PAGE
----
Big Questions for VR Still Remain

Yesterday, Facebook announced a VR headset called Oculus Go that will start at $199. This device will certainly be a less than a full-featured version of the Oculus and it seems much closer to a Gear VR experience than an HTC Vive or Oculus device that is tethered to a PC and provides much better graphics. However, at this price, the VR category will be tested to see if it can truly go mainstream.

There are still so many variables and big questions lingering for VR. Samsung has had minimal success with the Gear VR with somewhere between 5-7 million unit sales total according to most estimates I’ve seen. That is a 99 dollar product that requires a >$700 smartphone. This may not be the right compare, but we certainly know at the current price of $429 for an Oculus Rift that they sold less than 300,000 units. While Samsung’s Gear VR requires a high-end Galaxy smartphone, they have a much stronger brand than Facebook/Oculus which is a key driver in their volume.

The challenge with Virtual Reality is it is still novel. Even with pure gamers, we do not see a swell of sales, and I’m not sure if this has to do more with price or with the content library available. According to recent survey data from eMarketer, less than 10% of PlayStation 4 console owners say they have a PS VR headset. So even within console gaming, VR has yet to penetrate the broader customer base.

We can look at this data and argue that, perhaps, dedicated VR experiences are only and always going to appeal to a small market. There is certainly a good argument to be made, but this is where the merging of virtual and augmented reality into the same device comes into play. Mixed Reality, as Microsoft likes to call it, may very well be the sweet spot. There are hardware challenges that need to be worked out for this to work, but I have a hunch the market will be more receptive to headsets that offer full VR experiences and full AR experiences in the same hardware.

This is why I find Facebook’s relentless focus on VR somewhat interesting versus most the others in the market who are focusing more on the mixed reality experience. This is truly a question of which one of these the market will adopt first and which is the right strategy to focus on first. Facebook certainly has augmented reality experiences they can easily integrate into the Oculus headsets when they want, but they are choosing to focus heavily on pure VR experience first for better or worse.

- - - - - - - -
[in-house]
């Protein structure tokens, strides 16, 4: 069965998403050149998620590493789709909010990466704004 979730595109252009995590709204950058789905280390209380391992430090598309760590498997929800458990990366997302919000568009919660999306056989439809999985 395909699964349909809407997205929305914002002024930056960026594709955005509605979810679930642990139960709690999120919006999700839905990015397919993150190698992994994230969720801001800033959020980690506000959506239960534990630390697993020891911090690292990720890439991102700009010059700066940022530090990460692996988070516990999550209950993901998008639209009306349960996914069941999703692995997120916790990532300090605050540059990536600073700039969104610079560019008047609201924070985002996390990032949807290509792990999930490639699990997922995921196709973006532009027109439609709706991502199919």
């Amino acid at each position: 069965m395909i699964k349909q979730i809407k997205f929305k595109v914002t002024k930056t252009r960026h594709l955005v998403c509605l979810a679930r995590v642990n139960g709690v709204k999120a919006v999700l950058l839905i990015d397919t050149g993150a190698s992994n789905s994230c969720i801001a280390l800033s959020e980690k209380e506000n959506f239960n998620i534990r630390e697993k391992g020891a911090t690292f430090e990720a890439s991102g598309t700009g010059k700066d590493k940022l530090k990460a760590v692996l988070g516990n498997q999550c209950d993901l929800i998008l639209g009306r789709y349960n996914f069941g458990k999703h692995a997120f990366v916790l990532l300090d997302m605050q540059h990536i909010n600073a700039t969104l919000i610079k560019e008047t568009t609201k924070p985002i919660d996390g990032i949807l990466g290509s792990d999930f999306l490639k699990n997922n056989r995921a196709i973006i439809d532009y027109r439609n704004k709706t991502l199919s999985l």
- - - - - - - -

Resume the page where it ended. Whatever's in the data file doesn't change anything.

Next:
Consumer Adoption
There is also a question of consumer adoption to deal with regarding VR. This applies to AR also since both AR and VR are relatively new experiences. This is why a key part of this analysis is to understand how consumers will start to get exposure to VR and understand its value more broadly than just a few use cases. This could be where the entertainment industry comes into play and one company, in particular, could play an interesting role in making VR go mainstream. That company is Disney.

Yesterday, Disney announced a new VR experience coming to Disney parks. This is not just any VR experience either; it is one centered around Star Wars. The technology enabling this is also not tethered to a PC but a full-featured head-mounted display and instead of being tethered to a PC you have a small backpack that powers the VR head display. At the moment Disney plans to have these in certain locations and will charge separately for the experience. You can see a day where eventually Disney will add more of these experiences inside their parks or as a part of some new ride/attractions.

In this context, it is interesting to see how companies like Disney could help mainstream innovations in technology and give consumers a quality first experience with an innovation that could help make adoption go faster.

Still a Ways Off
I still believe we are quite a ways off for VR to go mainstream. The technology still has a long way to go. Even though advancements in packing sophisticated computing power, sensors, display technology, etc., is getting better every year we are still a long way from where we need to be. Hopefully, what is happening in the market is a simultaneous development of market demand as consumers experience VR at places like Disneyland, theatres, friends and families houses, etc., and when the technology is ready, we can then see if the market responds.

Samsung, Microsoft and their partner ecosystem, Amazon, Facebook, Snapchat, Google, and Apple all have their sights on this market in one way or another. And while the industry sometimes thinks new entrants can break into this market the reality is one, or a few of the above, will be the ones who capitalize and VR/AR/Mixed Reality when the market is ready.

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Ben Bajarin

Ben Bajarin is a Principal Analyst and the head of primary research at Creative Strategies, Inc - An industry analysis, market intelligence and research firm located in Silicon Valley. His primary focus is consumer technology and market trend research and he is responsible for studying over 30 countries. Full Bio

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